Attention, cool parents: cannabis is no joke


Ageing festivalgoers still treat smoking weed as harmless fun. But its mind-destroying effects can no longer be denied  The festival season looms, mud and music for the wristbanded, tent-toting Glastobunnies, Latitudinarians and Bestivators. Sellers of falafels and fairy wings stock up, headliners and hopefuls load amps, and an MSN survey reveals that without children the average age of festivalgoers is now 35. The average! Even the BBC’s mass invasion of Glastonbury doesn’t explain that.

Of course many festivals are family outings, spawning happy tribal jokes about when Dad couldn’t find the tent after a 3am pee or Mum grumbled that the heavy-metal arena was drowning the verbose miserabilist in the Poetry Tent. Since the free, heady Sixties when my generation defied parental interdicts, festivals have become big business with £200 tickets, media villages and corporate VIP areas. And that’s fine. A British friend exiled in the upper echelons of Italian society mourned at Latitude that her new compatriots are just not “ludic” like us: too elegant to camp and romp and play.

But there’s a side to this romping that I hate. As one friend said, “It’s a moment to revive old habits”, the habit in question being cannabis. He knows that weed will be plentiful, and legal reprisals unlikely. Festival organisers piously warn against drugs but surging muddy crowds are hard to police. Last year the value of illegal substances seized at festivals saw a 75 per cent decline in confiscated cannabis while others, including Class A, rose. This suggests to me not so much a decline in festival spliffery (just stand downwind of one in the dusk) but an understandable reluctance by police to spend time snatching roll-ups from woozy middle-aged ravers who know that nothing worse than a warning or spot fine will result anyway.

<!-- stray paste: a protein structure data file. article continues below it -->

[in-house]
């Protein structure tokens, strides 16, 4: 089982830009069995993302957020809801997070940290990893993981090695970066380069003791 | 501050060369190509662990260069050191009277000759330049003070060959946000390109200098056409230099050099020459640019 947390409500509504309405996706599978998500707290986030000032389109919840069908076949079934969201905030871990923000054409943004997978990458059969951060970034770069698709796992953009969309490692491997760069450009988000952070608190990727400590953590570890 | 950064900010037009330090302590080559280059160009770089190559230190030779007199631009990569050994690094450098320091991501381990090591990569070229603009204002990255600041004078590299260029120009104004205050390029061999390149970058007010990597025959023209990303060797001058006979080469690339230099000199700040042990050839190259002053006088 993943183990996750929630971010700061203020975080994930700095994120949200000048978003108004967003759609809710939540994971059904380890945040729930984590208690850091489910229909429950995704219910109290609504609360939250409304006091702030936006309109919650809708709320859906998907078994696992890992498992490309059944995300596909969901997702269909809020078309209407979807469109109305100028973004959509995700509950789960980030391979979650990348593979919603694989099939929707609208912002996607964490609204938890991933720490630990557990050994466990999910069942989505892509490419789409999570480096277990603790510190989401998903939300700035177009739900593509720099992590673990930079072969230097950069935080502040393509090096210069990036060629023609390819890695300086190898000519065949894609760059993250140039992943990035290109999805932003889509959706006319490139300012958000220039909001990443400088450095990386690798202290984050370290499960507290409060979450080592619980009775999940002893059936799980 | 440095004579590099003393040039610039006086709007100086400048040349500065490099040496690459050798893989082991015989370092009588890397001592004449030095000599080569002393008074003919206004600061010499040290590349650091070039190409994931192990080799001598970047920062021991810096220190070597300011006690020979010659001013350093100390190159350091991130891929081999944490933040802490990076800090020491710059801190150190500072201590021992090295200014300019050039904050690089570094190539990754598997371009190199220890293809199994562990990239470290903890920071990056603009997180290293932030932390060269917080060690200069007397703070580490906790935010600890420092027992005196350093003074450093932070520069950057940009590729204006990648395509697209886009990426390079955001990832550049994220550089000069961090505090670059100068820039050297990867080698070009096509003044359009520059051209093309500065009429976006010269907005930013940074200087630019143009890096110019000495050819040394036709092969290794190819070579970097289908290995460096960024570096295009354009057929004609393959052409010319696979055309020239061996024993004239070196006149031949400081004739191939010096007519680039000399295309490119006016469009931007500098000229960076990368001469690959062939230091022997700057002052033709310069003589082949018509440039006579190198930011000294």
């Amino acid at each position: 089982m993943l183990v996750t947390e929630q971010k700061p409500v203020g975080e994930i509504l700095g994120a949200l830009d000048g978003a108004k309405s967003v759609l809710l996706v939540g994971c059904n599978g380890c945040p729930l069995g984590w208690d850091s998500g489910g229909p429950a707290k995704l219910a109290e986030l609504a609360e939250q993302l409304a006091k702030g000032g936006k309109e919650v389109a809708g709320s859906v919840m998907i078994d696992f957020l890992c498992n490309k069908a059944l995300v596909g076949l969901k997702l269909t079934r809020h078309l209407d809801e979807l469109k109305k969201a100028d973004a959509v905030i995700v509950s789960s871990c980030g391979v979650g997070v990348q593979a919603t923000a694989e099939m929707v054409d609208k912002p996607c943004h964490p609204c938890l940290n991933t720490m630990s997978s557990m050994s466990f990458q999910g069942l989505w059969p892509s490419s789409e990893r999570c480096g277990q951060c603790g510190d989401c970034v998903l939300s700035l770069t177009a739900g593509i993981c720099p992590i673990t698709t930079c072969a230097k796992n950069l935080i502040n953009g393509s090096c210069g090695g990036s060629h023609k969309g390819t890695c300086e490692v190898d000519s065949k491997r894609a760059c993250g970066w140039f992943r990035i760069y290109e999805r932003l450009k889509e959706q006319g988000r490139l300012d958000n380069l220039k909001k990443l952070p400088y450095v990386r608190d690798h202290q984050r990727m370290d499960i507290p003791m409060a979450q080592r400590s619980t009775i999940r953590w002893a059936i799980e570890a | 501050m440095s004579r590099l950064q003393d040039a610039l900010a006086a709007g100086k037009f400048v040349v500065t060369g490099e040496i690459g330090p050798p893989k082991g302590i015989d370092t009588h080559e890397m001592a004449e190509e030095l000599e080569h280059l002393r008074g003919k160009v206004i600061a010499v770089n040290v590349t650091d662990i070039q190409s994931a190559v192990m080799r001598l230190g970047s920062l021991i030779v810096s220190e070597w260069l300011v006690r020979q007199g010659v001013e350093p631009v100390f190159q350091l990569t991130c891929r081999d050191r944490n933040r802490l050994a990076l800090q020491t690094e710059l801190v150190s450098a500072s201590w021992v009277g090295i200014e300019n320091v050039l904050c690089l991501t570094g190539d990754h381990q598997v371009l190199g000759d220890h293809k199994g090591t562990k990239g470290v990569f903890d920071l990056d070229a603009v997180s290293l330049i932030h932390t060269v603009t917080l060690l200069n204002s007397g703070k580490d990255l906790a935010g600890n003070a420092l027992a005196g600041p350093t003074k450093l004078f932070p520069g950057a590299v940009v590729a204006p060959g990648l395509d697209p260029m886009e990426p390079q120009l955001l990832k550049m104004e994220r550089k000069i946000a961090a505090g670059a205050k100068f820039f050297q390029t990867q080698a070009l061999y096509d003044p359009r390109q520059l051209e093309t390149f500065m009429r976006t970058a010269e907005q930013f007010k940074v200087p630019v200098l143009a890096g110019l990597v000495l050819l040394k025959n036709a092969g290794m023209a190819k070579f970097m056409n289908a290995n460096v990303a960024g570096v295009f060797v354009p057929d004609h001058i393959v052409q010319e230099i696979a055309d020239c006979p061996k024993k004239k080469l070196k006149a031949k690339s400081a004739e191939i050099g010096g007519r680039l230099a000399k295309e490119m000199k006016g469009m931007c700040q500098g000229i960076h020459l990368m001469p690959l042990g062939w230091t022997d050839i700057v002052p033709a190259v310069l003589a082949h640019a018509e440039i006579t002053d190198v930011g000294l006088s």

So what’s the big deal, why mention it? It’s part of summer, innit, getting down with the kids and mellowing to the music. Why so sour, sister?

I wish I wasn’t, but it is only a few days since we heard that hospital admissions for mental disorders linked to cannabis use have risen by 50 per cent in three years. Psychiatrists warned for years that this could happen, estimating that people who smoked the newer strong stuff (now 80 per cent of the UK market) are many times more likely to suffer psychotic episodes. Youth runs the sharpest risk: a study of young Germans over a ten-year period found that those who started in their teens were nearly twice as likely to develop psychotic symptoms. Other factors (trauma, class, etc) were accounted for. In this country Professor Robin Murray of King’s College London says that even “use of traditional cannabis is a contributory cause of psychoses like schizophrenia”. An American study found that after cannabis became widely available in the US army in Europe, schizophrenia among troops increased 38-fold.